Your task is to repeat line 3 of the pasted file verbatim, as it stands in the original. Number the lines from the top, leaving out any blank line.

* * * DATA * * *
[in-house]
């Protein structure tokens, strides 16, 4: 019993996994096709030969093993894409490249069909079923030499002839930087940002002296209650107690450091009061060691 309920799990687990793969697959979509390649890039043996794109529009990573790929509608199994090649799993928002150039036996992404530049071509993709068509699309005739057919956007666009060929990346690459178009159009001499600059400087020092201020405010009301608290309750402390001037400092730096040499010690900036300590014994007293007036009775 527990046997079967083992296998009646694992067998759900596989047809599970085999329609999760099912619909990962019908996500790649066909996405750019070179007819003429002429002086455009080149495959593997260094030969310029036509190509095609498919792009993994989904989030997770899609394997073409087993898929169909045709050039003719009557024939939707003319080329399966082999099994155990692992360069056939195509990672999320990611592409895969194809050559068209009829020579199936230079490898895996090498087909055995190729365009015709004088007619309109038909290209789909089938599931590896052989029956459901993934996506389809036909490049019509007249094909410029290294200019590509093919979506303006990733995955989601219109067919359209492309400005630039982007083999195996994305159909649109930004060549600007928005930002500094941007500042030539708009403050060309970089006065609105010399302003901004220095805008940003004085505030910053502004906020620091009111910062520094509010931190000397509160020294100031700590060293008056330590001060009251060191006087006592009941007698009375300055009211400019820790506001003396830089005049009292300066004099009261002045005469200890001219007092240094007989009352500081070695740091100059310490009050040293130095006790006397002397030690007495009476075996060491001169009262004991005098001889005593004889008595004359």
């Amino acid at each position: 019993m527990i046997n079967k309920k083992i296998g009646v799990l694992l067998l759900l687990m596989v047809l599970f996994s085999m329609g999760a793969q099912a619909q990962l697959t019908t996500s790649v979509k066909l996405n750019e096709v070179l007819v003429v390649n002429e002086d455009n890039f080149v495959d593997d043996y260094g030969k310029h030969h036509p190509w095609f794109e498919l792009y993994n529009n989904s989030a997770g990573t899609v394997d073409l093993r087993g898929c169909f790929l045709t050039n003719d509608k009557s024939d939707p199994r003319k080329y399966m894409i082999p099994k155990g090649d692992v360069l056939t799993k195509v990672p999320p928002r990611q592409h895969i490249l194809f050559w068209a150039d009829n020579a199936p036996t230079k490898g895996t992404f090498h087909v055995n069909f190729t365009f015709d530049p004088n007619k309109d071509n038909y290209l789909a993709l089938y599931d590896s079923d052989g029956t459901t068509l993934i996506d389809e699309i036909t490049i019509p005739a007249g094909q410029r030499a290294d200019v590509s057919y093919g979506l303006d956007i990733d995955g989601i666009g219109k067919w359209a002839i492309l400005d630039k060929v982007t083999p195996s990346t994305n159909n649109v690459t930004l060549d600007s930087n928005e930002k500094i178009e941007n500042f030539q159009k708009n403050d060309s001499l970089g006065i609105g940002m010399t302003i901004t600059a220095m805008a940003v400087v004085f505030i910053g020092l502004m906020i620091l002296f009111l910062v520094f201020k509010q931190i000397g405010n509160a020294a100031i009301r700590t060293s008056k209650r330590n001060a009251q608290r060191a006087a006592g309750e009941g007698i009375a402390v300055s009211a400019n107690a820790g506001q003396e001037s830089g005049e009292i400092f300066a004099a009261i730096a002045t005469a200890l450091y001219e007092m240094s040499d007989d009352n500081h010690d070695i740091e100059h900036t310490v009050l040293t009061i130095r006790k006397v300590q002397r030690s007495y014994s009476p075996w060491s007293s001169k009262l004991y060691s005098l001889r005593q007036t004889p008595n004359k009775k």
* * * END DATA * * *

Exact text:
């Amino acid at each position: 019993m527990i046997n079967k309920k083992i296998g009646v799990l694992l067998l759900l687990m596989v047809l599970f996994s085999m329609g999760a793969q099912a619909q990962l697959t019908t996500s790649v979509k066909l996405n750019e096709v070179l007819v003429v390649n002429e002086d455009n890039f080149v495959d593997d043996y260094g030969k310029h030969h036509p190509w095609f794109e498919l792009y993994n529009n989904s989030a997770g990573t899609v394997d073409l093993r087993g898929c169909f790929l045709t050039n003719d509608k009557s024939d939707p199994r003319k080329y399966m894409i082999p099994k155990g090649d692992v360069l056939t799993k195509v990672p999320p928002r990611q592409h895969i490249l194809f050559w068209a150039d009829n020579a199936p036996t230079k490898g895996t992404f090498h087909v055995n069909f190729t365009f015709d530049p004088n007619k309109d071509n038909y290209l789909a993709l089938y599931d590896s079923d052989g029956t459901t068509l993934i996506d389809e699309i036909t490049i019509p005739a007249g094909q410029r030499a290294d200019v590509s057919y093919g979506l303006d956007i990733d995955g989601i666009g219109k067919w359209a002839i492309l400005d630039k060929v982007t083999p195996s990346t994305n159909n649109v690459t930004l060549d600007s930087n928005e930002k500094i178009e941007n500042f030539q159009k708009n403050d060309s001499l970089g006065i609105g940002m010399t302003i901004t600059a220095m805008a940003v400087v004085f505030i910053g020092l502004m906020i620091l002296f009111l910062v520094f201020k509010q931190i000397g405010n509160a020294a100031i009301r700590t060293s008056k209650r330590n001060a009251q608290r060191a006087a006592g309750e009941g007698i009375a402390v300055s009211a400019n107690a820790g506001q003396e001037s830089g005049e009292i400092f300066a004099a009261i730096a002045t005469a200890l450091y001219e007092m240094s040499d007989d009352n500081h010690d070695i740091e100059h900036t310490v009050l040293t009061i130095r006790k006397v300590q002397r030690s007495y014994s009476p075996w060491s007293s001169k009262l004991y060691s005098l001889r005593q007036t004889p008595n004359k009775k």